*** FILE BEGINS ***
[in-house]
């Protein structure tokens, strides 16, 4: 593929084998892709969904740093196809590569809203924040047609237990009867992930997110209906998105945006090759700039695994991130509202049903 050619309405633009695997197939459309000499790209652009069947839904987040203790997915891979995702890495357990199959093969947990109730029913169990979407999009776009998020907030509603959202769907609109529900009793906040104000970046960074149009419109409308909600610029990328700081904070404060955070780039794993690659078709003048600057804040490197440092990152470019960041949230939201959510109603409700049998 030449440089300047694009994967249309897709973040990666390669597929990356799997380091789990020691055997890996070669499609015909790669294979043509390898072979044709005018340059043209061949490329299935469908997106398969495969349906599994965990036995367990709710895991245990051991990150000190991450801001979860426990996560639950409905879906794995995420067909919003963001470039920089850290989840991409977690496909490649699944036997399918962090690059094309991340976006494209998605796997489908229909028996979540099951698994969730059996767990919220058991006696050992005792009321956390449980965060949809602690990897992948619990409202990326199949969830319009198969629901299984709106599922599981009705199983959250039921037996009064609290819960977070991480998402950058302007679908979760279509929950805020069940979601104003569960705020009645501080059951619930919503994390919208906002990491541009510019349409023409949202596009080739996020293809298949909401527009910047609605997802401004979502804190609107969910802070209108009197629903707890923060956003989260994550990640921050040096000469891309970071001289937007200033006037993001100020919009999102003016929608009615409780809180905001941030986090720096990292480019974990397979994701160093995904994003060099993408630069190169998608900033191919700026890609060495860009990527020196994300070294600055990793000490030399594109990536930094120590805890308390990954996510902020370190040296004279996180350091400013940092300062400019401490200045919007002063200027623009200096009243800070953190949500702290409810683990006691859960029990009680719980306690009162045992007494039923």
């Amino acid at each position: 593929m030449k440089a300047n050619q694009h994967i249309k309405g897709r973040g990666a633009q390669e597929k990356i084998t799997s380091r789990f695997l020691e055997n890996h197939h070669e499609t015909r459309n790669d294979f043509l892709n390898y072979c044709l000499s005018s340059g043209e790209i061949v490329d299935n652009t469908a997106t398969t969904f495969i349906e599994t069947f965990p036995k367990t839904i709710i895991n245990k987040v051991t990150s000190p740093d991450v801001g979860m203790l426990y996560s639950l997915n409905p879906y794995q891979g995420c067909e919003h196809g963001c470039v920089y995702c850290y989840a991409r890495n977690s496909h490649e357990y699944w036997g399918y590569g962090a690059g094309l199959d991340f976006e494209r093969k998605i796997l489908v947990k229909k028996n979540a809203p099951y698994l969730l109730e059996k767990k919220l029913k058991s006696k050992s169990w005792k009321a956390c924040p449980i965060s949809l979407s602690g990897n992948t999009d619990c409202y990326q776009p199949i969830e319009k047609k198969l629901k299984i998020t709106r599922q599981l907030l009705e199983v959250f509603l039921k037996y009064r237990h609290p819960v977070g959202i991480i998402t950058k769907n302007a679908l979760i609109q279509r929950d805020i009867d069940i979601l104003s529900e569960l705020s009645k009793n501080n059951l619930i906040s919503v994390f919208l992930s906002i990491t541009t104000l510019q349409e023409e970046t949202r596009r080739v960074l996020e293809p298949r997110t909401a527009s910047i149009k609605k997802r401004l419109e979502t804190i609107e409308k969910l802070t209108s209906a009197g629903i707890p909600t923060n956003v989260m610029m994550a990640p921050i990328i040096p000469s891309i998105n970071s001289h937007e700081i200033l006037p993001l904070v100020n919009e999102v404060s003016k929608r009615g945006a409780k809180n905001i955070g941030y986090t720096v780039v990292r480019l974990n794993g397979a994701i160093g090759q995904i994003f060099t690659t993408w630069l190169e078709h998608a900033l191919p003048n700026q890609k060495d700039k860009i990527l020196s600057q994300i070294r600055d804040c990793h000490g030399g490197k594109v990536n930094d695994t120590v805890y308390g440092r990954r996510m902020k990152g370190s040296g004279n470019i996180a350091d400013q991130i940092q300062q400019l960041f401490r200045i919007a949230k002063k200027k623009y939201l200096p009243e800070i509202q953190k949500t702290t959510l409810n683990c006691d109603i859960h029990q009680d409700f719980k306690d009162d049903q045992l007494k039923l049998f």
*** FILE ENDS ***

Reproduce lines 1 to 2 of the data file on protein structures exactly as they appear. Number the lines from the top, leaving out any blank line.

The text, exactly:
[in-house]
């Protein structure tokens, strides 16, 4: 593929084998892709969904740093196809590569809203924040047609237990009867992930997110209906998105945006090759700039695994991130509202049903 050619309405633009695997197939459309000499790209652009069947839904987040203790997915891979995702890495357990199959093969947990109730029913169990979407999009776009998020907030509603959202769907609109529900009793906040104000970046960074149009419109409308909600610029990328700081904070404060955070780039794993690659078709003048600057804040490197440092990152470019960041949230939201959510109603409700049998 030449440089300047694009994967249309897709973040990666390669597929990356799997380091789990020691055997890996070669499609015909790669294979043509390898072979044709005018340059043209061949490329299935469908997106398969495969349906599994965990036995367990709710895991245990051991990150000190991450801001979860426990996560639950409905879906794995995420067909919003963001470039920089850290989840991409977690496909490649699944036997399918962090690059094309991340976006494209998605796997489908229909028996979540099951698994969730059996767990919220058991006696050992005792009321956390449980965060949809602690990897992948619990409202990326199949969830319009198969629901299984709106599922599981009705199983959250039921037996009064609290819960977070991480998402950058302007679908979760279509929950805020069940979601104003569960705020009645501080059951619930919503994390919208906002990491541009510019349409023409949202596009080739996020293809298949909401527009910047609605997802401004979502804190609107969910802070209108009197629903707890923060956003989260994550990640921050040096000469891309970071001289937007200033006037993001100020919009999102003016929608009615409780809180905001941030986090720096990292480019974990397979994701160093995904994003060099993408630069190169998608900033191919700026890609060495860009990527020196994300070294600055990793000490030399594109990536930094120590805890308390990954996510902020370190040296004279996180350091400013940092300062400019401490200045919007002063200027623009200096009243800070953190949500702290409810683990006691859960029990009680719980306690009162045992007494039923």